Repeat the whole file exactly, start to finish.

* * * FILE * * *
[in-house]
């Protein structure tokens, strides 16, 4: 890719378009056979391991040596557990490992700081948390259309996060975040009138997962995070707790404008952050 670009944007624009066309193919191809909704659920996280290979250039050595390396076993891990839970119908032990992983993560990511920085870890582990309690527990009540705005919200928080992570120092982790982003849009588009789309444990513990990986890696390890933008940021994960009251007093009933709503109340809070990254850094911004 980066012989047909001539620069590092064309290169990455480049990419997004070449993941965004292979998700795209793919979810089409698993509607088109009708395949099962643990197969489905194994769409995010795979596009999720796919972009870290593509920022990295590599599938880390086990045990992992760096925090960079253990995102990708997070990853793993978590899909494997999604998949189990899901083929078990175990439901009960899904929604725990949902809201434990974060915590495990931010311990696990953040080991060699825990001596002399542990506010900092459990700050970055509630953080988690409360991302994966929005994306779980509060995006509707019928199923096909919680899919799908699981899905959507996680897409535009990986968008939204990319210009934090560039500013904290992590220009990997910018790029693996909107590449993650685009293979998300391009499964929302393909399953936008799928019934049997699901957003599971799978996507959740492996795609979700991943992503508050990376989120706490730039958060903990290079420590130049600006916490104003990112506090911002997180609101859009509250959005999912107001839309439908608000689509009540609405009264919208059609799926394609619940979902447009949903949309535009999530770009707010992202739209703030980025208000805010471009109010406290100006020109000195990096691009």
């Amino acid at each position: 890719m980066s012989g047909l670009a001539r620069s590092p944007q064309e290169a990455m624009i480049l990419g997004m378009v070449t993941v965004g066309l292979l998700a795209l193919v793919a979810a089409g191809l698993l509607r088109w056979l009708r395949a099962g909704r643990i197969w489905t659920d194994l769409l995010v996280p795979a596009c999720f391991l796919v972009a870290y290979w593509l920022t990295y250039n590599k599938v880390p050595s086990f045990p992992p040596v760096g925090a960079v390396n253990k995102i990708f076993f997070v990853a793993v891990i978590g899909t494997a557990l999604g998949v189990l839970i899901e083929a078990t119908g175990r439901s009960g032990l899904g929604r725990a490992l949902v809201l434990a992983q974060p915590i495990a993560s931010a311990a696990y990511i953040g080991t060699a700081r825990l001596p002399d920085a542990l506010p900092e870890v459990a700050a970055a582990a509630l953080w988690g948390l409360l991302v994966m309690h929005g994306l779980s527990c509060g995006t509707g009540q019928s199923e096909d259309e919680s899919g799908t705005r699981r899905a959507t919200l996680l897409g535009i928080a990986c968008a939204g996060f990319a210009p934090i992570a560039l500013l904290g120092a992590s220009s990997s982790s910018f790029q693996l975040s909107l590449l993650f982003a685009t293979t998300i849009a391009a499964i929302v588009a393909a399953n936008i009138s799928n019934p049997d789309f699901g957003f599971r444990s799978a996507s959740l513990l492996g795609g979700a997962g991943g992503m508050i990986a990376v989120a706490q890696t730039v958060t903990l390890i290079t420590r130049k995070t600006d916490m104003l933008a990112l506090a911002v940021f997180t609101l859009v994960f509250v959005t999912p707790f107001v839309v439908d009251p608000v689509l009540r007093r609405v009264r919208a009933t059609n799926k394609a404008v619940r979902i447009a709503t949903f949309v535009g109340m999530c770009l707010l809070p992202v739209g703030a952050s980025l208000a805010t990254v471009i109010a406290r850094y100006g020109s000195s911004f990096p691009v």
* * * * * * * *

[in-house]
């Protein structure tokens, strides 16, 4: 890719378009056979391991040596557990490992700081948390259309996060975040009138997962995070707790404008952050 670009944007624009066309193919191809909704659920996280290979250039050595390396076993891990839970119908032990992983993560990511920085870890582990309690527990009540705005919200928080992570120092982790982003849009588009789309444990513990990986890696390890933008940021994960009251007093009933709503109340809070990254850094911004 980066012989047909001539620069590092064309290169990455480049990419997004070449993941965004292979998700795209793919979810089409698993509607088109009708395949099962643990197969489905194994769409995010795979596009999720796919972009870290593509920022990295590599599938880390086990045990992992760096925090960079253990995102990708997070990853793993978590899909494997999604998949189990899901083929078990175990439901009960899904929604725990949902809201434990974060915590495990931010311990696990953040080991060699825990001596002399542990506010900092459990700050970055509630953080988690409360991302994966929005994306779980509060995006509707019928199923096909919680899919799908699981899905959507996680897409535009990986968008939204990319210009934090560039500013904290992590220009990997910018790029693996909107590449993650685009293979998300391009499964929302393909399953936008799928019934049997699901957003599971799978996507959740492996795609979700991943992503508050990376989120706490730039958060903990290079420590130049600006916490104003990112506090911002997180609101859009509250959005999912107001839309439908608000689509009540609405009264919208059609799926394609619940979902447009949903949309535009999530770009707010992202739209703030980025208000805010471009109010406290100006020109000195990096691009």
């Amino acid at each position: 890719m980066s012989g047909l670009a001539r620069s590092p944007q064309e290169a990455m624009i480049l990419g997004m378009v070449t993941v965004g066309l292979l998700a795209l193919v793919a979810a089409g191809l698993l509607r088109w056979l009708r395949a099962g909704r643990i197969w489905t659920d194994l769409l995010v996280p795979a596009c999720f391991l796919v972009a870290y290979w593509l920022t990295y250039n590599k599938v880390p050595s086990f045990p992992p040596v760096g925090a960079v390396n253990k995102i990708f076993f997070v990853a793993v891990i978590g899909t494997a557990l999604g998949v189990l839970i899901e083929a078990t119908g175990r439901s009960g032990l899904g929604r725990a490992l949902v809201l434990a992983q974060p915590i495990a993560s931010a311990a696990y990511i953040g080991t060699a700081r825990l001596p002399d920085a542990l506010p900092e870890v459990a700050a970055a582990a509630l953080w988690g948390l409360l991302v994966m309690h929005g994306l779980s527990c509060g995006t509707g009540q019928s199923e096909d259309e919680s899919g799908t705005r699981r899905a959507t919200l996680l897409g535009i928080a990986c968008a939204g996060f990319a210009p934090i992570a560039l500013l904290g120092a992590s220009s990997s982790s910018f790029q693996l975040s909107l590449l993650f982003a685009t293979t998300i849009a391009a499964i929302v588009a393909a399953n936008i009138s799928n019934p049997d789309f699901g957003f599971r444990s799978a996507s959740l513990l492996g795609g979700a997962g991943g992503m508050i990986a990376v989120a706490q890696t730039v958060t903990l390890i290079t420590r130049k995070t600006d916490m104003l933008a990112l506090a911002v940021f997180t609101l859009v994960f509250v959005t999912p707790f107001v839309v439908d009251p608000v689509l009540r007093r609405v009264r919208a009933t059609n799926k394609a404008v619940r979902i447009a709503t949903f949309v535009g109340m999530c770009l707010l809070p992202v739209g703030a952050s980025l208000a805010t990254v471009i109010a406290r850094y100006g020109s000195s911004f990096p691009v």